Brad Pitt and Louis C.K. were on the same episode — how did that come about?
We knew Louis was in town. We called him up and said, Do you want to drop by? About five minutes before he came, he texted to say he was on his way. So, we shifted the schedule around to accommodate it. It was great. He came in for about ten minutes, did that, and then left. It was a really exciting part of the episode.
Let's talk about what the Emmys mean for a show like Comedy Bang! Bang!. Julia Louis-Dreyfus isn't going to have her career change by winning or losing an Emmy. But I suspect it does have an impact on a show like yours.
It does. That was one reason I was advocating for the change in the sketch category. While it's great when The Daily Show or The Colbert Show win, they have so many. What's really exciting is that Drunk History is nominated and has some attention on it now. These little shows like Key & Peele and Amy Schumer and Drunk History and Portlandia deserve the benefits that come along with a nomination. It's not about holding up the trophy saying, "I'm the best! I'm the best!" because deep down I know it's all kind of random. The fact that you win is nice and it says that you did a good job, supposedly, but everyone did a good job. But I know firsthand that it helps when you can say to potential future employers, "The Emmy Board said what I did was quality and you can trust me."
There is so much diverse, great, interesting work in sketch comedy right now. Why do you think the genre is doing so well?
When I started in comedy 20 years ago, it was difficult to sell a sketch comedy show to any network, including Comedy Central. What we heard was, "Sketch is a tough sell. Sketch is a tough sell." I heard that for years. Now, I think what has happened is ratings have gotten so low across the board, you no longer have to have these giant hits anymore.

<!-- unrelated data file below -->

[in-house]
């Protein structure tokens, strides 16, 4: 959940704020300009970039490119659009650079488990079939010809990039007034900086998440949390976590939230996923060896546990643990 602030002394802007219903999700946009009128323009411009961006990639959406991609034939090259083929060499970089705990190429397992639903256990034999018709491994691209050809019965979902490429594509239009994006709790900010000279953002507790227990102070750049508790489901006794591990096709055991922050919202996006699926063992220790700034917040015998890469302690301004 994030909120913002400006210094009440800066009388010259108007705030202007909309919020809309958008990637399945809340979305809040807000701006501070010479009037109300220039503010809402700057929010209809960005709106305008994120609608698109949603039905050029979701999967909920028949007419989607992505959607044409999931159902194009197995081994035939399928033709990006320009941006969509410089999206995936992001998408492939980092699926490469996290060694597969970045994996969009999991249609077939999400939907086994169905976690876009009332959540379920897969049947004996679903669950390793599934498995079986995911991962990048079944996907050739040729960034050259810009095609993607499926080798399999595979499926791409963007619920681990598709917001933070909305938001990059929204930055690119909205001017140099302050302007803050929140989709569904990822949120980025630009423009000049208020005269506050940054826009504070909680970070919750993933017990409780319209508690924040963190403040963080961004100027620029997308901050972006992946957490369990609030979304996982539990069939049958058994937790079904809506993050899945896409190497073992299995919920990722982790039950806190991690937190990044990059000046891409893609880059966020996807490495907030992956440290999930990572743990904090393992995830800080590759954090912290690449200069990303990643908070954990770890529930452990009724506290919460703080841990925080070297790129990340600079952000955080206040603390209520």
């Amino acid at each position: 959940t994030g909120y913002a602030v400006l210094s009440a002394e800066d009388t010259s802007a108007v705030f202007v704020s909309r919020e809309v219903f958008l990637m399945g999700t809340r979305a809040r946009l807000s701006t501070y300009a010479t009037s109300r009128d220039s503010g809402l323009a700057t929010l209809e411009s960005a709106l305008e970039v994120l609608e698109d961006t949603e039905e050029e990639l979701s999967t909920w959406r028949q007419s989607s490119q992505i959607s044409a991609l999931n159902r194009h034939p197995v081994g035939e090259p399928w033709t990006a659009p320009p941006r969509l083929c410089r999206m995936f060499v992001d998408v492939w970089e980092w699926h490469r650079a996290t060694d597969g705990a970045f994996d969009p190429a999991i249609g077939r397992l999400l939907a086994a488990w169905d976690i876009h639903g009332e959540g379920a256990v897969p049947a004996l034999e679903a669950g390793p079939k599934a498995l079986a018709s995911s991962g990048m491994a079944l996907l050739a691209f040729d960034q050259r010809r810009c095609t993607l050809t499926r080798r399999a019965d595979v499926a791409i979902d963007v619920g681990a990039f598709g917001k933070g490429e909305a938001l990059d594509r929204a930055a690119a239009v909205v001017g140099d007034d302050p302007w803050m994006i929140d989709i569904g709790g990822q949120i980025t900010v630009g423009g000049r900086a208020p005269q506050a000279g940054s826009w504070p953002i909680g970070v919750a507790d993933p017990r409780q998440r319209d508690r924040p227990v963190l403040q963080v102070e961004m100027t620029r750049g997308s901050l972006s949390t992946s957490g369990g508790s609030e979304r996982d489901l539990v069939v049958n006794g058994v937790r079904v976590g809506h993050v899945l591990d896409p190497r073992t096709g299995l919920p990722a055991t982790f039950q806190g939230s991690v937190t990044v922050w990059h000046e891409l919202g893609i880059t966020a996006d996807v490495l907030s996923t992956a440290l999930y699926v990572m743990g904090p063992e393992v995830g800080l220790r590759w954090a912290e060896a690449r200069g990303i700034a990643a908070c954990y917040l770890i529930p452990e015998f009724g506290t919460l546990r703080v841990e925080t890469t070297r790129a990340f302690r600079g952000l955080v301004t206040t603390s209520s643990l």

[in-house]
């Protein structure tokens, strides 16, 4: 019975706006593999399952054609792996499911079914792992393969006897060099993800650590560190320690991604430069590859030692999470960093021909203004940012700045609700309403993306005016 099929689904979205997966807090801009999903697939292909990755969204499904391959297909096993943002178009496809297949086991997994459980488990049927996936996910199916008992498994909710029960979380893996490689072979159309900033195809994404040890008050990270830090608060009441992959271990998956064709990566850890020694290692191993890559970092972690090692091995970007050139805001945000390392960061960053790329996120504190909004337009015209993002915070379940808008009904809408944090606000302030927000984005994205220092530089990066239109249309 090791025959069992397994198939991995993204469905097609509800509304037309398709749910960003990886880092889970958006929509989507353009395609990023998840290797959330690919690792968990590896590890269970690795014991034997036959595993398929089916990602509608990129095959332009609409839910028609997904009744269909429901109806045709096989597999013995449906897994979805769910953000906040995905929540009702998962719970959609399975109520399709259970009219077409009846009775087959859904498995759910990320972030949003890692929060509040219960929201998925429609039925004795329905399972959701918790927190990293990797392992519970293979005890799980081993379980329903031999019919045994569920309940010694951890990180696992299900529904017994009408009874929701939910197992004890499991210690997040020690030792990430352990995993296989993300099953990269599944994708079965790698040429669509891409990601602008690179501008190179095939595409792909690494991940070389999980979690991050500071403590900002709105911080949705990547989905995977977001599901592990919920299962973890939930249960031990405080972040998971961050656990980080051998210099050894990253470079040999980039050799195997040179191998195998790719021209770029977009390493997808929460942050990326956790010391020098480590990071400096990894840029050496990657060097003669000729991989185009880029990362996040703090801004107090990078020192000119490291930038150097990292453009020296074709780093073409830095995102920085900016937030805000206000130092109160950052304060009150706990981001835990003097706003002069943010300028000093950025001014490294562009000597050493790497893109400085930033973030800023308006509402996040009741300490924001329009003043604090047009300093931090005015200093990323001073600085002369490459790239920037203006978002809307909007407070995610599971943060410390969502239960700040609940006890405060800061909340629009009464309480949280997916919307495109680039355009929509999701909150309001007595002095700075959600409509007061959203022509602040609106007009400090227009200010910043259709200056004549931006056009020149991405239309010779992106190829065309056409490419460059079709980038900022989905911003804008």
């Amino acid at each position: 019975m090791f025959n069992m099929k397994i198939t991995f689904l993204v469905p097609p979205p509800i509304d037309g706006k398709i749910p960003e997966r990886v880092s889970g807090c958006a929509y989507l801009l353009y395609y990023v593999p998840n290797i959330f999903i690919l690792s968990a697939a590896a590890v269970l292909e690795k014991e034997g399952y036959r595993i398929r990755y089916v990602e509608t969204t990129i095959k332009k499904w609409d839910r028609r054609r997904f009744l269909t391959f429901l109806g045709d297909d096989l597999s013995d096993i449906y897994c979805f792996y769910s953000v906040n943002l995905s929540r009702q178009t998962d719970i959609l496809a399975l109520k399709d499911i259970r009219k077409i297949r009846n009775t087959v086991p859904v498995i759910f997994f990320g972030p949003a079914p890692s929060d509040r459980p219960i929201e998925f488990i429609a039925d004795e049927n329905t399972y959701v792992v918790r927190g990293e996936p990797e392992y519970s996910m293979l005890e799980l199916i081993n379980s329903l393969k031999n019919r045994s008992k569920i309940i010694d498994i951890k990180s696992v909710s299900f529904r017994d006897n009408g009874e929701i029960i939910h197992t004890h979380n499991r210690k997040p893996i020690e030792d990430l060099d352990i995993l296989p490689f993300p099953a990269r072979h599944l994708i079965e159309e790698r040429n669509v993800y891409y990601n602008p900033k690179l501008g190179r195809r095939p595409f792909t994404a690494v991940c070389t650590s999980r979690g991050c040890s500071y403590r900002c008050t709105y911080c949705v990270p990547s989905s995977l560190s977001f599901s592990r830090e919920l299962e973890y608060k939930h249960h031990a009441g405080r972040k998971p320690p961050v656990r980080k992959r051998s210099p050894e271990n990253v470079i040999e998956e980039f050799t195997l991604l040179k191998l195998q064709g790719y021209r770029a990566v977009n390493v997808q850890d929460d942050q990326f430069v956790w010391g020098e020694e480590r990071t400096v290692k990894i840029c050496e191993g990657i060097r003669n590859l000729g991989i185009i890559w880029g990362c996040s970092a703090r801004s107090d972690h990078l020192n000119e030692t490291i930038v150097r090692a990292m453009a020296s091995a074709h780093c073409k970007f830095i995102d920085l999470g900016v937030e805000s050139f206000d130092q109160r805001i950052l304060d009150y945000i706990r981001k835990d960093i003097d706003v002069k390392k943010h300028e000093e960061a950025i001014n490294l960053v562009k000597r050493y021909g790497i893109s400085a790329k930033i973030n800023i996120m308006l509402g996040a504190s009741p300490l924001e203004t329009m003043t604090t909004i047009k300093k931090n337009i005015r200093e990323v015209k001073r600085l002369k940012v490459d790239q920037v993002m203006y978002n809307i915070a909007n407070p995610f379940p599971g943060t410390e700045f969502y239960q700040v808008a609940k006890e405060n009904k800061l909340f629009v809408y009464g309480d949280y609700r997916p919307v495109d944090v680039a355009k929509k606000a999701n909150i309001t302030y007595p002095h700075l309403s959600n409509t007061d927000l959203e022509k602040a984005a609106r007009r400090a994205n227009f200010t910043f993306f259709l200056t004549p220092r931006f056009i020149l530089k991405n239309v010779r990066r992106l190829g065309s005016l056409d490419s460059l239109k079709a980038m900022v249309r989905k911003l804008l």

The long-tail theory: There's somebody for everything.
And they are going to appeal to a very passionate audience. For some people, Comedy Bang! Bang! is their favorite show of all time. Other people cannot stand it. That's what sketch comedy is all about. If you're doing it right, you're doing it very specifically, and you're appealing to a smaller group of people. Occasionally what you're doing can break out and become popular in the mainstream, like Key & Peele and Amy Schumer.
In addition to being nominated for an Emmy, you're also helping to write the show. How did that come about? And can you write yourself in as the winner of your category?
Andy Samberg is hosting the Emmys this year, and I've known Andy for a while, ever since I was his head writer on the MTV Movie Awards. He's a huge fan of Comedy Bang! Bang! so he approached me and my head writer, Neil Campbell. I said, "If you can take our entire writing staff, we can do it." He's such a big fan of the show that he said yes. So we're all going to be writing the Emmys this year, which is crazy.
As for your second question, yes, I can. I'm bringing home the gold this year.
Correction: The article originally misstated Neil Campbell's first name as Peter. While perhaps amusing to Mad Men fans, that was wrong, and we have corrected it.